Insular cortex of the Syrian golden hamster: Architectonics and characterization of the nNOS-containing neurons

Date of Completion

January 1998


Biology, Anatomy|Biology, Neuroscience|Biology, Animal Physiology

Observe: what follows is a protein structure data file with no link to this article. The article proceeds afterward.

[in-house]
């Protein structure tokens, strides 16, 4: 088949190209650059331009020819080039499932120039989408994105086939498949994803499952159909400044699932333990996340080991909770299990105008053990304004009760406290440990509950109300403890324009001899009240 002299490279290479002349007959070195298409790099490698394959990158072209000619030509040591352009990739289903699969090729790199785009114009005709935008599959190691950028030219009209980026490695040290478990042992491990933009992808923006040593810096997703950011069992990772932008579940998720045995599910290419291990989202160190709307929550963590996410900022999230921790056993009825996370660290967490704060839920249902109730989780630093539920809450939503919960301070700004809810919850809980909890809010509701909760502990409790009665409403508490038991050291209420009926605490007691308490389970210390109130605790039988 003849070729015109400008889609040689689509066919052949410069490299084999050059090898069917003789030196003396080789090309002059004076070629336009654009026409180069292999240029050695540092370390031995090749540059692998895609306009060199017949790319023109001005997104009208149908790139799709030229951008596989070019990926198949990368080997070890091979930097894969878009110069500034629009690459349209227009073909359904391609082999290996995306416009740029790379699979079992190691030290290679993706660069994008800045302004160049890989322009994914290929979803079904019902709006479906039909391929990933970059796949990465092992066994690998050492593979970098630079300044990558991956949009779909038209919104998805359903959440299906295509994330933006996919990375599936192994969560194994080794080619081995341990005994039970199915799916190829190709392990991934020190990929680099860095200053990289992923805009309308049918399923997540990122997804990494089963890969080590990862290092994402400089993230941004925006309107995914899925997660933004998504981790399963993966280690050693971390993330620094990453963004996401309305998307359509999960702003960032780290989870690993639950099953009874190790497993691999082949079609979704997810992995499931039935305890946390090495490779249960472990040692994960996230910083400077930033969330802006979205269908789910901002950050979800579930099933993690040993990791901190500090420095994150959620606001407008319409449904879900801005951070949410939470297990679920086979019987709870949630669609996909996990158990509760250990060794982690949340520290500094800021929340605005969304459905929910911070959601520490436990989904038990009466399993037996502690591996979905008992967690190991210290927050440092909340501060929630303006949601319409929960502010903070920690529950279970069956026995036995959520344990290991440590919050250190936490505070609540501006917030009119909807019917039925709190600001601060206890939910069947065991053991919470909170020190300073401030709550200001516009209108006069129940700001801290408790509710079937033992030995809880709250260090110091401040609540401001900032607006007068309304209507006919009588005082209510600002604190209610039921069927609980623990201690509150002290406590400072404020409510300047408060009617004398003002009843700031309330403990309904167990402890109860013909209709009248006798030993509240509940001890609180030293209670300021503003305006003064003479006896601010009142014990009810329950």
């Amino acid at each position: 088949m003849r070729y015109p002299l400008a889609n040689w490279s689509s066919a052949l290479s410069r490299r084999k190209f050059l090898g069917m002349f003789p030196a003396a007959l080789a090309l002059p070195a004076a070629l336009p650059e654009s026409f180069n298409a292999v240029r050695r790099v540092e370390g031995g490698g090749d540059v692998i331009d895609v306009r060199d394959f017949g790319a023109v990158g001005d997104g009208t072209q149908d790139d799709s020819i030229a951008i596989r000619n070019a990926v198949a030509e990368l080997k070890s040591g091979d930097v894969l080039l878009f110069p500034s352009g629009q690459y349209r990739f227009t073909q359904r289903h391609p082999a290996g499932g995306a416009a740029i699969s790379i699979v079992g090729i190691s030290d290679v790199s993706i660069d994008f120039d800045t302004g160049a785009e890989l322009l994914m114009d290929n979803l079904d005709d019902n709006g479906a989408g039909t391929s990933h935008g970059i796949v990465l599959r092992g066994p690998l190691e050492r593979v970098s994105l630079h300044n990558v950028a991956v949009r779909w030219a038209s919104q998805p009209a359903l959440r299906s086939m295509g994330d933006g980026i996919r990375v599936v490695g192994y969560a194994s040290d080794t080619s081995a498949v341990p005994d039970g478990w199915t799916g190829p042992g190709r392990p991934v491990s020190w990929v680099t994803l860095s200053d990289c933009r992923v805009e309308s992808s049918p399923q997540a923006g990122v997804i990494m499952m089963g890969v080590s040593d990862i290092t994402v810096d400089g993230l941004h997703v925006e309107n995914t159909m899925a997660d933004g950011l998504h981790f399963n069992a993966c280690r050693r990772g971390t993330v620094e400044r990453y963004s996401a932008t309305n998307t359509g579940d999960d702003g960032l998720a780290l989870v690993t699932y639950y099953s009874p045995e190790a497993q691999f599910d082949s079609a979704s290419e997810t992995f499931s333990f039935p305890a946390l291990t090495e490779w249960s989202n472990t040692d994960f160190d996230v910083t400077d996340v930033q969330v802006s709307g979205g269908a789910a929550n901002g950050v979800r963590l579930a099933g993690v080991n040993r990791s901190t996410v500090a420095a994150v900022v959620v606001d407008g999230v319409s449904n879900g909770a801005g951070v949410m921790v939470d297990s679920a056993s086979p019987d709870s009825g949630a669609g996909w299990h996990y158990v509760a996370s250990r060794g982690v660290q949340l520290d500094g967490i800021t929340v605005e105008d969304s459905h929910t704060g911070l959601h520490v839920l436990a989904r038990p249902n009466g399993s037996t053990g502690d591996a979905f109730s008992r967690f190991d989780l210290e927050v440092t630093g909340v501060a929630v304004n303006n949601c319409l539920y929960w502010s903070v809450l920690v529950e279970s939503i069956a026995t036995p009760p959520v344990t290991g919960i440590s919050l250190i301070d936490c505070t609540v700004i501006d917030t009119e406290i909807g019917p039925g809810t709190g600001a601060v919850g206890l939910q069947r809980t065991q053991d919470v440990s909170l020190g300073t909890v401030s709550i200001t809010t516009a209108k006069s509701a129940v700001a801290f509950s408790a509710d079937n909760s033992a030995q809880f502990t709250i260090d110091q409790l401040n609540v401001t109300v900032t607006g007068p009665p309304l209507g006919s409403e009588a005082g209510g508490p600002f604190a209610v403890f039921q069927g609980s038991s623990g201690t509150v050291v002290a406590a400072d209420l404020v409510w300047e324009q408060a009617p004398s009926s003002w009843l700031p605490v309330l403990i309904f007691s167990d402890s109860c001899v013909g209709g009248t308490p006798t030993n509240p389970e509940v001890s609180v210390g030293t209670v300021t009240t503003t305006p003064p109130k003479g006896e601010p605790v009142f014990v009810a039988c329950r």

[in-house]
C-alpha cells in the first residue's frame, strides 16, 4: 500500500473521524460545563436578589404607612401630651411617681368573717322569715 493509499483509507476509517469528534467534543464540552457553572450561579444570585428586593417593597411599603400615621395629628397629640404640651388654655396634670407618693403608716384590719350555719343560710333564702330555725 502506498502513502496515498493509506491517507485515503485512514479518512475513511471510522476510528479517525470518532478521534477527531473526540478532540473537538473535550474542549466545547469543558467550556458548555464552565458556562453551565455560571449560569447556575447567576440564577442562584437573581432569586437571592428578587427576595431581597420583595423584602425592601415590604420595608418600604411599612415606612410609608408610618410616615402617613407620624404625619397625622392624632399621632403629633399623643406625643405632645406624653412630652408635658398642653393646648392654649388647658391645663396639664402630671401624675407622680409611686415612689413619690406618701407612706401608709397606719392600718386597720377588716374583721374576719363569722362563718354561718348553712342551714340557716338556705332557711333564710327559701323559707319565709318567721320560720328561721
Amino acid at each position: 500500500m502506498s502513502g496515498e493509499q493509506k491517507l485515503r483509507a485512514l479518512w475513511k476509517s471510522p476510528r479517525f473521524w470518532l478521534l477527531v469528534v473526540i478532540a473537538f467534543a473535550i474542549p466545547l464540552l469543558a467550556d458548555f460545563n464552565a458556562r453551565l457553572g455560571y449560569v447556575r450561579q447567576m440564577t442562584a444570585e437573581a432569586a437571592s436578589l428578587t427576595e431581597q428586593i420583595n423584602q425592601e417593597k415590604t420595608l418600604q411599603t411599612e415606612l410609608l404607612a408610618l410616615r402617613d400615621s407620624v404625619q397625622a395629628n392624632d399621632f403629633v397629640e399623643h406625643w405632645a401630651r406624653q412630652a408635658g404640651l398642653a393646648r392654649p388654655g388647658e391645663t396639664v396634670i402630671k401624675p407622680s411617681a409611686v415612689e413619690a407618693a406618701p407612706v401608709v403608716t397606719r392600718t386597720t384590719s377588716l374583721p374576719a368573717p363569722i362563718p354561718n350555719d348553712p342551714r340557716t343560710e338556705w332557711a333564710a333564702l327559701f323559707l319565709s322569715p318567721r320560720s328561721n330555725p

The Syrian golden hamster (Mesocricetus auratus) is a well-established experimental model for gustatory studies. Investigations of the processing of taste information at the cerebral cortical level, however, lag behind those at peripheral and brainstem levels. In part, this may be due to the lack of knowledge of the organization of the insular cortex of the hamster. To address this deficiency, a classical cytoarchitecture and myelin atlas of the insular cortex was prepared dividing the insula into three zones, and providing explicit definitions, photomicrographs and drawings for each subzone at different cortical levels. To provide potentially functional correlations for the cytoarchitectural boundaries, a histochemical atlas of the hamster insula was started, using the NADPH diaphorase (NADPHd) and Timm-Danscher stains. The NADPHd reaction stained two populations of neurons: Type I were revealed in Golgi-like detail and Type II were stained only by a stippling of the perikarya. About 85% of Type I cells were found in layers V and VI, but Type II cells and a diffuse blue band of staining were confined within layers II and III. Endothelial cells were also stained. Under appropriate conditions the NADPHd staining may reveal the presence of nitric oxide synthase (NOS) the enzyme that synthesizes NO. Histochemical and immunohistochemical studies showed that Type I staining was primarily attributable to nNOS, and endothelial cell staining was attributable to eNOS, and that all other staining (including Type II cells and the diffuse blue band) was not primarily due to NOS, but to a dicumarol-sensitive enzyme. Type I cells (i.e. "nNOS containing") were typically aspinous or sparsely spinous bitufted or multipolar, but not bipolar, neurons, and possessed dendrites that frequently crossed cell layers and that extended for long distances in the rostrocaudal axis. Type I cells possessed long, horizontally-oriented axons, resembling basket cell axons, and these could cross cytoarchitectural boundaries. All Type I neurons contained both NPY and somatostatin (unlike basket cells), and most likely all contain GAD, and thus are inhibitory interneurons. The results are discussed with relation to the possible roles of the insular cortex in gustatory processing, and of nNOS-containing neurons in cortical processing. ^